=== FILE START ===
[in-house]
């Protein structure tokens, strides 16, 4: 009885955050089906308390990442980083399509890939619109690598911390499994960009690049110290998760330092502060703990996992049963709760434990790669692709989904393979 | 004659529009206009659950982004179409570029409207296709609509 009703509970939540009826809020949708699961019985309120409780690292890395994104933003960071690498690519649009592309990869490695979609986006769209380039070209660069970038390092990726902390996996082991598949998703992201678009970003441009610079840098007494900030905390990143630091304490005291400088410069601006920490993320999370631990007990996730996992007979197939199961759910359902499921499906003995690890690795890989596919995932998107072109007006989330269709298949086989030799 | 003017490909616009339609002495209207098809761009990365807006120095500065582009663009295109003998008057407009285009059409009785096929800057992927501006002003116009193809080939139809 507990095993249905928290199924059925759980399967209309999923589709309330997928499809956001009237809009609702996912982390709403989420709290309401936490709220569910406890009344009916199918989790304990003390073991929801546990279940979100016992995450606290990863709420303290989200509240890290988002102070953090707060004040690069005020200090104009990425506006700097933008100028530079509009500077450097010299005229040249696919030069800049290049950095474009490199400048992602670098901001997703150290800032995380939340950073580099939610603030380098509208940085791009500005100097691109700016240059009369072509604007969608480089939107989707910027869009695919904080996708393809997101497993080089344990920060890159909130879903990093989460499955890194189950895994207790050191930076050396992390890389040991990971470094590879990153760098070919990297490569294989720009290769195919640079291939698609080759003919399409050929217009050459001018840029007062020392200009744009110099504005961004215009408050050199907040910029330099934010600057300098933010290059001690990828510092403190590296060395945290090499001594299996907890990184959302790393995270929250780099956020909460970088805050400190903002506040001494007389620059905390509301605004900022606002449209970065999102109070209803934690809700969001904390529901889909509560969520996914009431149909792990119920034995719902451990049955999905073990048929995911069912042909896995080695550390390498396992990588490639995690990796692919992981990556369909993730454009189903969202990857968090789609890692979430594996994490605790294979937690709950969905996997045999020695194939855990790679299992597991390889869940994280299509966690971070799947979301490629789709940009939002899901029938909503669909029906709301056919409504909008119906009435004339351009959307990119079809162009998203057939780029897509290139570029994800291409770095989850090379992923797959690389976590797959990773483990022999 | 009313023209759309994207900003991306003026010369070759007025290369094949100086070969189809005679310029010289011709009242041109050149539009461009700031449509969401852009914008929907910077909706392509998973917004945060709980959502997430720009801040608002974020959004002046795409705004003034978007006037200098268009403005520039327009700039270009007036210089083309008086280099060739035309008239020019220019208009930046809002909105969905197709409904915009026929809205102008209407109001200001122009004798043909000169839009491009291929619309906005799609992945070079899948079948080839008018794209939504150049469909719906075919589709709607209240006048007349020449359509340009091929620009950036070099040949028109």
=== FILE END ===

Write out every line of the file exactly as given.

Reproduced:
[in-house]
């Protein structure tokens, strides 16, 4: 009885955050089906308390990442980083399509890939619109690598911390499994960009690049110290998760330092502060703990996992049963709760434990790669692709989904393979 | 004659529009206009659950982004179409570029409207296709609509 009703509970939540009826809020949708699961019985309120409780690292890395994104933003960071690498690519649009592309990869490695979609986006769209380039070209660069970038390092990726902390996996082991598949998703992201678009970003441009610079840098007494900030905390990143630091304490005291400088410069601006920490993320999370631990007990996730996992007979197939199961759910359902499921499906003995690890690795890989596919995932998107072109007006989330269709298949086989030799 | 003017490909616009339609002495209207098809761009990365807006120095500065582009663009295109003998008057407009285009059409009785096929800057992927501006002003116009193809080939139809 507990095993249905928290199924059925759980399967209309999923589709309330997928499809956001009237809009609702996912982390709403989420709290309401936490709220569910406890009344009916199918989790304990003390073991929801546990279940979100016992995450606290990863709420303290989200509240890290988002102070953090707060004040690069005020200090104009990425506006700097933008100028530079509009500077450097010299005229040249696919030069800049290049950095474009490199400048992602670098901001997703150290800032995380939340950073580099939610603030380098509208940085791009500005100097691109700016240059009369072509604007969608480089939107989707910027869009695919904080996708393809997101497993080089344990920060890159909130879903990093989460499955890194189950895994207790050191930076050396992390890389040991990971470094590879990153760098070919990297490569294989720009290769195919640079291939698609080759003919399409050929217009050459001018840029007062020392200009744009110099504005961004215009408050050199907040910029330099934010600057300098933010290059001690990828510092403190590296060395945290090499001594299996907890990184959302790393995270929250780099956020909460970088805050400190903002506040001494007389620059905390509301605004900022606002449209970065999102109070209803934690809700969001904390529901889909509560969520996914009431149909792990119920034995719902451990049955999905073990048929995911069912042909896995080695550390390498396992990588490639995690990796692919992981990556369909993730454009189903969202990857968090789609890692979430594996994490605790294979937690709950969905996997045999020695194939855990790679299992597991390889869940994280299509966690971070799947979301490629789709940009939002899901029938909503669909029906709301056919409504909008119906009435004339351009959307990119079809162009998203057939780029897509290139570029994800291409770095989850090379992923797959690389976590797959990773483990022999 | 009313023209759309994207900003991306003026010369070759007025290369094949100086070969189809005679310029010289011709009242041109050149539009461009700031449509969401852009914008929907910077909706392509998973917004945060709980959502997430720009801040608002974020959004002046795409705004003034978007006037200098268009403005520039327009700039270009007036210089083309008086280099060739035309008239020019220019208009930046809002909105969905197709409904915009026929809205102008209407109001200001122009004798043909000169839009491009291929619309906005799609992945070079899948079948080839008018794209939504150049469909719906075919589709709607209240006048007349020449359509340009091929620009950036070099040949028109």